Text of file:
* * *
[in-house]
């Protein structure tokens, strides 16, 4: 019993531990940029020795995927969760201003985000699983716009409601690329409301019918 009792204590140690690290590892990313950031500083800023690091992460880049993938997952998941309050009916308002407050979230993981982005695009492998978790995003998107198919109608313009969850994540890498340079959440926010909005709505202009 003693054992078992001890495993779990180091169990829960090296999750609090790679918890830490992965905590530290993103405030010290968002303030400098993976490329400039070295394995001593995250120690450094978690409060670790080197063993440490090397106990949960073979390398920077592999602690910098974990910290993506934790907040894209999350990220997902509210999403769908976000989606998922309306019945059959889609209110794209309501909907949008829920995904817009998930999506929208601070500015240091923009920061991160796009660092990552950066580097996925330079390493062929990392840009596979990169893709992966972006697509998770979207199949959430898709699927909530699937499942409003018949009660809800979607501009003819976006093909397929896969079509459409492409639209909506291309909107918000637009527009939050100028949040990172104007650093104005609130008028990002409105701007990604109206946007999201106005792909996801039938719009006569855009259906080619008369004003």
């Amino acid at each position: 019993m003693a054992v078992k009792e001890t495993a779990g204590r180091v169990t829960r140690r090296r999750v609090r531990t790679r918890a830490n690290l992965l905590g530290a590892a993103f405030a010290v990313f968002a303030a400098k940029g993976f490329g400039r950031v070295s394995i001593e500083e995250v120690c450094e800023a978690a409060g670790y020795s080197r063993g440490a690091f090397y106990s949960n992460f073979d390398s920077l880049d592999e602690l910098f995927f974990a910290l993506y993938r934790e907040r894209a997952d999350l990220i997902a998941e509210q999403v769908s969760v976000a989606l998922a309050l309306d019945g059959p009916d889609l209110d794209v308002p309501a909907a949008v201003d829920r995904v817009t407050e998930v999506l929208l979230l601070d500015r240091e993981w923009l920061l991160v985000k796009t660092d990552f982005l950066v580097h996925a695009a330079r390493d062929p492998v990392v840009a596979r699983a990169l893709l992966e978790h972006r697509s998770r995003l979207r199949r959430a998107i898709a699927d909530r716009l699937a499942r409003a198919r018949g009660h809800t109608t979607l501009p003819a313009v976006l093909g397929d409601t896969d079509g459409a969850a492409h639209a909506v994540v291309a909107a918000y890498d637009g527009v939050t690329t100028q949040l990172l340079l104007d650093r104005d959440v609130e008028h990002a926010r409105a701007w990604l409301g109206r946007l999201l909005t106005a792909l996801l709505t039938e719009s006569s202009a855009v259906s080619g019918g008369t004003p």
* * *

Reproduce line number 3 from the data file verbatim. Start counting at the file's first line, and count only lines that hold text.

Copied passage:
């Amino acid at each position: 019993m003693a054992v078992k009792e001890t495993a779990g204590r180091v169990t829960r140690r090296r999750v609090r531990t790679r918890a830490n690290l992965l905590g530290a590892a993103f405030a010290v990313f968002a303030a400098k940029g993976f490329g400039r950031v070295s394995i001593e500083e995250v120690c450094e800023a978690a409060g670790y020795s080197r063993g440490a690091f090397y106990s949960n992460f073979d390398s920077l880049d592999e602690l910098f995927f974990a910290l993506y993938r934790e907040r894209a997952d999350l990220i997902a998941e509210q999403v769908s969760v976000a989606l998922a309050l309306d019945g059959p009916d889609l209110d794209v308002p309501a909907a949008v201003d829920r995904v817009t407050e998930v999506l929208l979230l601070d500015r240091e993981w923009l920061l991160v985000k796009t660092d990552f982005l950066v580097h996925a695009a330079r390493d062929p492998v990392v840009a596979r699983a990169l893709l992966e978790h972006r697509s998770r995003l979207r199949r959430a998107i898709a699927d909530r716009l699937a499942r409003a198919r018949g009660h809800t109608t979607l501009p003819a313009v976006l093909g397929d409601t896969d079509g459409a969850a492409h639209a909506v994540v291309a909107a918000y890498d637009g527009v939050t690329t100028q949040l990172l340079l104007d650093r104005d959440v609130e008028h990002a926010r409105a701007w990604l409301g109206r946007l999201l909005t106005a792909l996801l709505t039938e719009s006569s202009a855009v259906s080619g019918g008369t004003p």